Had Sir Archibald Garrod discovered (1902) not the relatively benign alkaptonuria but the demonic X-linked uric aciduria (Lesch-Nyhan syndrome), he might have christened inborn disorders of metabolism "terrors" rather than "errors." No more terrifying sight can be imagined than that of a mentally retarded choreoathetotic, spastic, selfmutilated child with bitten-off digits and lips. First described in 1964, and since reported in about 150 cases, the Lesch-Nyhan syndrome still remains a therapeutic challenge, despite its known mode of transmission and its well-defined underlying enzymatic defect. Perpetuated as a sexlinked recessive trait, and characterized by a deficiency of hypoxanthine-guanine phosphoribosyltransferase (HGPRT), which results in excessive purine synthesis, the disease leads to early death before the age of puberty. Treatment with adenine and folic acid has failed to cure or improve the severe neurologic symptoms.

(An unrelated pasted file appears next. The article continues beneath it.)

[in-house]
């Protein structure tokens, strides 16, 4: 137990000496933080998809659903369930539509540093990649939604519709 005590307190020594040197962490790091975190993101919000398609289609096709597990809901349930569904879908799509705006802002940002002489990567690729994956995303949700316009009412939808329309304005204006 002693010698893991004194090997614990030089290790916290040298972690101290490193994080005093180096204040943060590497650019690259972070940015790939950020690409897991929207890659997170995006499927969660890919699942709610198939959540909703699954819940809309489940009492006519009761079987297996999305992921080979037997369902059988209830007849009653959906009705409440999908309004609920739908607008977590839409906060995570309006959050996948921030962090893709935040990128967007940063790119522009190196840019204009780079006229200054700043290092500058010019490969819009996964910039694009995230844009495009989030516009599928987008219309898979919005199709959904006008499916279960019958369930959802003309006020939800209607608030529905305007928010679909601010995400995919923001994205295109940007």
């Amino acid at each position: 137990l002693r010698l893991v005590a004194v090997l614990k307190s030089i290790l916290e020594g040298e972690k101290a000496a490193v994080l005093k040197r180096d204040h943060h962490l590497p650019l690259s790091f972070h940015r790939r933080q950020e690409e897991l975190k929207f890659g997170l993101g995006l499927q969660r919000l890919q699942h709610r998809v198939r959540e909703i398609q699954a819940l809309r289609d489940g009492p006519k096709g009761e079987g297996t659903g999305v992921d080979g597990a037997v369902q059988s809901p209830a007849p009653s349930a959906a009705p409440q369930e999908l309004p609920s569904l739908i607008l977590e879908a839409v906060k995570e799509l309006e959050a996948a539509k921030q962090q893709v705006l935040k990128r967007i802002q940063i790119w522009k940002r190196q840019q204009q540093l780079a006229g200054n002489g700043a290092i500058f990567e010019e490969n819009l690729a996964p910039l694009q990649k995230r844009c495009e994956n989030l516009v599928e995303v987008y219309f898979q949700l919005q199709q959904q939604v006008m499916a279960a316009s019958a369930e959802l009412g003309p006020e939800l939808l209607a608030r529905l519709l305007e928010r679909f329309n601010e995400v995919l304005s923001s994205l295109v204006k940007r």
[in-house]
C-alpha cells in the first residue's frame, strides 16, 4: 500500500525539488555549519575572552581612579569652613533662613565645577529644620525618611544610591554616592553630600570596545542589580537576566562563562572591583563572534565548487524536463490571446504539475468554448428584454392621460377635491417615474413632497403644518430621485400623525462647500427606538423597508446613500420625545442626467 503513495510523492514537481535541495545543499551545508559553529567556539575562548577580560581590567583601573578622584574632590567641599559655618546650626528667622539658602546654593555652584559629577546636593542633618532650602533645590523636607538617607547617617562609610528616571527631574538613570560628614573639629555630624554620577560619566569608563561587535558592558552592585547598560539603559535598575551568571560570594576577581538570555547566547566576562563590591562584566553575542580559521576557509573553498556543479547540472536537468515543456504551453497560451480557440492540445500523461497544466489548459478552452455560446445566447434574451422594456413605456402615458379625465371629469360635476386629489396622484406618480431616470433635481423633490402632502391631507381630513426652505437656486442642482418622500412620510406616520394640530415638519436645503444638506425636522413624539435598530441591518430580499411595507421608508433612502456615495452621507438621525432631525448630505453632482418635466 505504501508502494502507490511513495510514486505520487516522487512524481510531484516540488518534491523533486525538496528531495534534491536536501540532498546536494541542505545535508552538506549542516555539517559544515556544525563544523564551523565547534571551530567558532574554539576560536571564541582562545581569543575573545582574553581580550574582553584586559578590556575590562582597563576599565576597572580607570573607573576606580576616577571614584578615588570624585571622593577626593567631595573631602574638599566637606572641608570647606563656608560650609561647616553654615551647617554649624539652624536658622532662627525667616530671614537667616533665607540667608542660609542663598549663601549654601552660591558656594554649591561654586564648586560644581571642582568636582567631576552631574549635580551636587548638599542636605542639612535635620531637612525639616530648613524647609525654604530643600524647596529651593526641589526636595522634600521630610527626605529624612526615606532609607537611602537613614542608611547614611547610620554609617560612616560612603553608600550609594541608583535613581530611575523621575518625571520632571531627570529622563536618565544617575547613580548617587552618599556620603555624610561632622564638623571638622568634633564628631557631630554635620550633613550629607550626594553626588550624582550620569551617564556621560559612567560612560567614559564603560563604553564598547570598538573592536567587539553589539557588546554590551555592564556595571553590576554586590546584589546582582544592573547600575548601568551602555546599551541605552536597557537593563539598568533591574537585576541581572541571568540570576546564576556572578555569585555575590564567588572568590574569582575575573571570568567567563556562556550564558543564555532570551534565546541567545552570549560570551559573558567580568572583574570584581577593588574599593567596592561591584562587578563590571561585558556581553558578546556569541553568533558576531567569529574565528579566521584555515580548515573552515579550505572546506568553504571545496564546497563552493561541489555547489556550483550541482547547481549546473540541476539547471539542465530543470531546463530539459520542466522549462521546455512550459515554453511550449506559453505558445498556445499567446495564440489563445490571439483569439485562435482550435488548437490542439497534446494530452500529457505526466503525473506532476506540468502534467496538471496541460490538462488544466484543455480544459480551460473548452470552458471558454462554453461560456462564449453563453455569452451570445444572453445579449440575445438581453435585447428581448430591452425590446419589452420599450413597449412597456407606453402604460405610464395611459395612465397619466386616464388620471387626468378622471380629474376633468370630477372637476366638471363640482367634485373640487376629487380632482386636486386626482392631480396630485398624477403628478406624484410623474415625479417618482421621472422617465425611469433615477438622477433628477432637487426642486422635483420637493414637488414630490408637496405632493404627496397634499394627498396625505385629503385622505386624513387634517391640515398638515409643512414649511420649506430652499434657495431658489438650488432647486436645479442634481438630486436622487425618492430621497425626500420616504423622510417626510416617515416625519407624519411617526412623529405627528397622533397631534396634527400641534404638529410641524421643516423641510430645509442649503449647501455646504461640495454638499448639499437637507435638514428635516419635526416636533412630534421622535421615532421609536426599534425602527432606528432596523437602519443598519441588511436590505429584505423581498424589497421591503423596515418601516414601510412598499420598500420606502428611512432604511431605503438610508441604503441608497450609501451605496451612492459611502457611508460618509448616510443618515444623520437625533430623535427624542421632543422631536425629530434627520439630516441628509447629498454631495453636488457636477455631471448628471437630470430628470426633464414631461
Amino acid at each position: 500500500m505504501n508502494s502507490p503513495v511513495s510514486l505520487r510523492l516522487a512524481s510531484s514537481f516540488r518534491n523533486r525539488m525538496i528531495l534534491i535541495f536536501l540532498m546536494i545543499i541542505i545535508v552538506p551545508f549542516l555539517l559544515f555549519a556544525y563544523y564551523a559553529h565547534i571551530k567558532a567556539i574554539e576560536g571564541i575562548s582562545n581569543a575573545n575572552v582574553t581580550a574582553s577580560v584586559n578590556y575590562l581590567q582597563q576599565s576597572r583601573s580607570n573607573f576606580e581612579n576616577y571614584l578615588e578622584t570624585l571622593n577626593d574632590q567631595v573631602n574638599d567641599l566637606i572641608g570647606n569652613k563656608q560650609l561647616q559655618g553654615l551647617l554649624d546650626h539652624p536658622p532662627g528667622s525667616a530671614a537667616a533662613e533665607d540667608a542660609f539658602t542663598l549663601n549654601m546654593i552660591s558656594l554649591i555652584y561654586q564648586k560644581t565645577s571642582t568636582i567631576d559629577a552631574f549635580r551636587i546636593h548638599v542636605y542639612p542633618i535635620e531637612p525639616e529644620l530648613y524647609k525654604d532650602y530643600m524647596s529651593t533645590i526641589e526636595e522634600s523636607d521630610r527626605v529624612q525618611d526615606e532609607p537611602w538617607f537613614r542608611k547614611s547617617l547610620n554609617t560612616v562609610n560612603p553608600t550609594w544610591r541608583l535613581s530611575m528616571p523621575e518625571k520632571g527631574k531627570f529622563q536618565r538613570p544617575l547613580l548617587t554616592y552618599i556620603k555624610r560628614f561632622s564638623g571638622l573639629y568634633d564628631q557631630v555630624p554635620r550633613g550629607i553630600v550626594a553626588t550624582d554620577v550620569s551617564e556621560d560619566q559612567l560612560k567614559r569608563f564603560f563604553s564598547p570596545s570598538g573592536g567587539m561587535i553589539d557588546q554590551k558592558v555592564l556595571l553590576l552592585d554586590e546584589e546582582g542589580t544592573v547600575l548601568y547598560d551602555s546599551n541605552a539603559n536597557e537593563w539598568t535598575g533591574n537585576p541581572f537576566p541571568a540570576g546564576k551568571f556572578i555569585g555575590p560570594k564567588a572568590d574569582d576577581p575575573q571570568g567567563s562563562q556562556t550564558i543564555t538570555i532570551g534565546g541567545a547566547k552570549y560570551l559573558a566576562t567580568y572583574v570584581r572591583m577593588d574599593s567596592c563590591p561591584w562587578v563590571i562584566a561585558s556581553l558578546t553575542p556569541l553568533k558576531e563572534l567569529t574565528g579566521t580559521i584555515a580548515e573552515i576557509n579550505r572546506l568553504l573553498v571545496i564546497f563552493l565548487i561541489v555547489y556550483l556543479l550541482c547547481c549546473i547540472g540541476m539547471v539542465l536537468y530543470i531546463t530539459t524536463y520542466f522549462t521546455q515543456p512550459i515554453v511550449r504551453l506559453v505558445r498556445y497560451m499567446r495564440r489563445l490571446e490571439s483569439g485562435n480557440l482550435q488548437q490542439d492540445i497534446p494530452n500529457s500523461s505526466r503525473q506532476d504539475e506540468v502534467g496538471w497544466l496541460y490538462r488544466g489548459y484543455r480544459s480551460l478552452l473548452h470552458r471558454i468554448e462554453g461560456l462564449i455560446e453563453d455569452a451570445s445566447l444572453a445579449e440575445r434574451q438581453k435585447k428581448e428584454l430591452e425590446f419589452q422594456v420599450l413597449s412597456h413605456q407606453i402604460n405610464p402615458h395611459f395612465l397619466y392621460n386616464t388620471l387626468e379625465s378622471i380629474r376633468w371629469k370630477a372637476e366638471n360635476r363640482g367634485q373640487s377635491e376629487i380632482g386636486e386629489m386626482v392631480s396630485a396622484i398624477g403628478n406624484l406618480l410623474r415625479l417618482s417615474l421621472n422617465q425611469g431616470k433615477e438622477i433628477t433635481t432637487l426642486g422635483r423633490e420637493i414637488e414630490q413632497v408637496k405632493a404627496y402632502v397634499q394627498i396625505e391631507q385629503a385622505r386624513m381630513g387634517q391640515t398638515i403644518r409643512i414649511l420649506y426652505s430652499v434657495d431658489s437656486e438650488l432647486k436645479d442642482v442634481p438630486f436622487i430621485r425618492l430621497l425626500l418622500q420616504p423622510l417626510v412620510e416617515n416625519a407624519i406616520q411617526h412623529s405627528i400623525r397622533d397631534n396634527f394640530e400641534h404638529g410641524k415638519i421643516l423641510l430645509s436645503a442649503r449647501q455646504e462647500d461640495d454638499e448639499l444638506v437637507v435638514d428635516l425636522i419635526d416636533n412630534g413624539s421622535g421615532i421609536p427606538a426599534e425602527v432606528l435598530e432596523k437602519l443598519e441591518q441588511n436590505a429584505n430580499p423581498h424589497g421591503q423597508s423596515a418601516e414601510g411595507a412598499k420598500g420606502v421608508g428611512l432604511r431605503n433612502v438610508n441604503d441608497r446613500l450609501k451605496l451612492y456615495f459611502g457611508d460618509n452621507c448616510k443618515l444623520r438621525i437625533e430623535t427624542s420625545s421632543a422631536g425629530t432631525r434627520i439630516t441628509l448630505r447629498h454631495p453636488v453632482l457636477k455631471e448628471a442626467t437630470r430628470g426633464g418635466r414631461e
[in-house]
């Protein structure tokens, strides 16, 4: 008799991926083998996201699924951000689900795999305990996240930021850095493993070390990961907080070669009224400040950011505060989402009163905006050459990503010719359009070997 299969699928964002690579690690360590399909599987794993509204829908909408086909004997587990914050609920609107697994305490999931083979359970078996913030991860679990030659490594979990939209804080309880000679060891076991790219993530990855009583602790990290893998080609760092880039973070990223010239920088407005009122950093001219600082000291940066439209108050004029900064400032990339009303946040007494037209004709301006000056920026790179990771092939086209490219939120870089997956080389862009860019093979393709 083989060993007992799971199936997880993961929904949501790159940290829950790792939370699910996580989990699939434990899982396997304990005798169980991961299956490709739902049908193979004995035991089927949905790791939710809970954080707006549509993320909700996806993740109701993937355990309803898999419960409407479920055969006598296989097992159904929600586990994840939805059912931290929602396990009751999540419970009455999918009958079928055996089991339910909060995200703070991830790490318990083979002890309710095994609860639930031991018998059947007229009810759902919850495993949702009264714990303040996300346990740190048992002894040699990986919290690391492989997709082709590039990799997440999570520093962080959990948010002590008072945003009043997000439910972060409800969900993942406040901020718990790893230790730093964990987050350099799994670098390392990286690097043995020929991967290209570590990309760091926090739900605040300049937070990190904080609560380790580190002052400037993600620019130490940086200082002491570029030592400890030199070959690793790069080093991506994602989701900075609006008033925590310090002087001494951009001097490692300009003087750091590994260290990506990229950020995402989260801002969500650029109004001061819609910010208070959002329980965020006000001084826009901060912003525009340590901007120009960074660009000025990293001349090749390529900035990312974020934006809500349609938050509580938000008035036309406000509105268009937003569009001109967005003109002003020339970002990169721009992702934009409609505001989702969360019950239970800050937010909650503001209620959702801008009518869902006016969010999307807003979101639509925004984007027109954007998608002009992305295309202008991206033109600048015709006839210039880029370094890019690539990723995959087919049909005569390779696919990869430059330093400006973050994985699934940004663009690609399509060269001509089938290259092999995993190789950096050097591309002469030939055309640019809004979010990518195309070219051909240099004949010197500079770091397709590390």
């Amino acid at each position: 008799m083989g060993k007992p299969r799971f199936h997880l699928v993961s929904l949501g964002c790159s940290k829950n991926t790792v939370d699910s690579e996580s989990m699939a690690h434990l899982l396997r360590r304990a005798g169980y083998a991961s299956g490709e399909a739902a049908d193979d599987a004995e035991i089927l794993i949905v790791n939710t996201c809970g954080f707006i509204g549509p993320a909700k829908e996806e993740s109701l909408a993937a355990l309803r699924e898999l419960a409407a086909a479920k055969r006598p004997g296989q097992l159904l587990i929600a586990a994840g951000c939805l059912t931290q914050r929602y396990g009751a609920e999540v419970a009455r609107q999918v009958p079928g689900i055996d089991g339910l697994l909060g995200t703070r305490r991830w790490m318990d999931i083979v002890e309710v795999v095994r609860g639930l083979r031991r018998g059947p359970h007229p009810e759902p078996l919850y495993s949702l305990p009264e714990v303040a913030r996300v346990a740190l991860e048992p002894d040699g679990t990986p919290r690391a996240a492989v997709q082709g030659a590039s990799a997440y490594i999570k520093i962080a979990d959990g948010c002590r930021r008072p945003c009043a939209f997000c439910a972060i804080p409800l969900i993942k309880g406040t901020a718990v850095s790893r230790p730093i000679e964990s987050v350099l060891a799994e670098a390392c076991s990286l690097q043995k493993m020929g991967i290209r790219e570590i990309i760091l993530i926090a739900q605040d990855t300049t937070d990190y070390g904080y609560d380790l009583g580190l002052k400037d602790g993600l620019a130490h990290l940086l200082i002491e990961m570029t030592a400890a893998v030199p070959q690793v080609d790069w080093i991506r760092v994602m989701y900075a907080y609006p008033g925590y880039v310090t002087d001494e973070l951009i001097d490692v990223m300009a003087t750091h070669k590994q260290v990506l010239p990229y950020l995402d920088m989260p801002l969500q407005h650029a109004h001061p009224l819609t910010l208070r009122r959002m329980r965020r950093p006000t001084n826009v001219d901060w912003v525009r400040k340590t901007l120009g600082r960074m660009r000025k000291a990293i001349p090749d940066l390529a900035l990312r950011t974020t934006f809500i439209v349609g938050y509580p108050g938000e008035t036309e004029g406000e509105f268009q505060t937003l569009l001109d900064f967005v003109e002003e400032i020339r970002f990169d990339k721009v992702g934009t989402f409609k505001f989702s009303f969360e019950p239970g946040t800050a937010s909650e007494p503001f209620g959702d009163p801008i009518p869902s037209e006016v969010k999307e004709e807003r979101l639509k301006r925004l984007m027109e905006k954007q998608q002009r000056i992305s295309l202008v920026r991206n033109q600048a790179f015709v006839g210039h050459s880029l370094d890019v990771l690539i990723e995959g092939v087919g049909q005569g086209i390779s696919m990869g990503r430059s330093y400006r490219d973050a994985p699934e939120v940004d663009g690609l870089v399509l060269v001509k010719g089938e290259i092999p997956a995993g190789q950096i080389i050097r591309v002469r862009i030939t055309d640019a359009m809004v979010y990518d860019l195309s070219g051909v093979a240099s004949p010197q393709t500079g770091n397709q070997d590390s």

In the absence of cure or palliation, the alternative to therapeutic inaction is early termination of pregnancy, if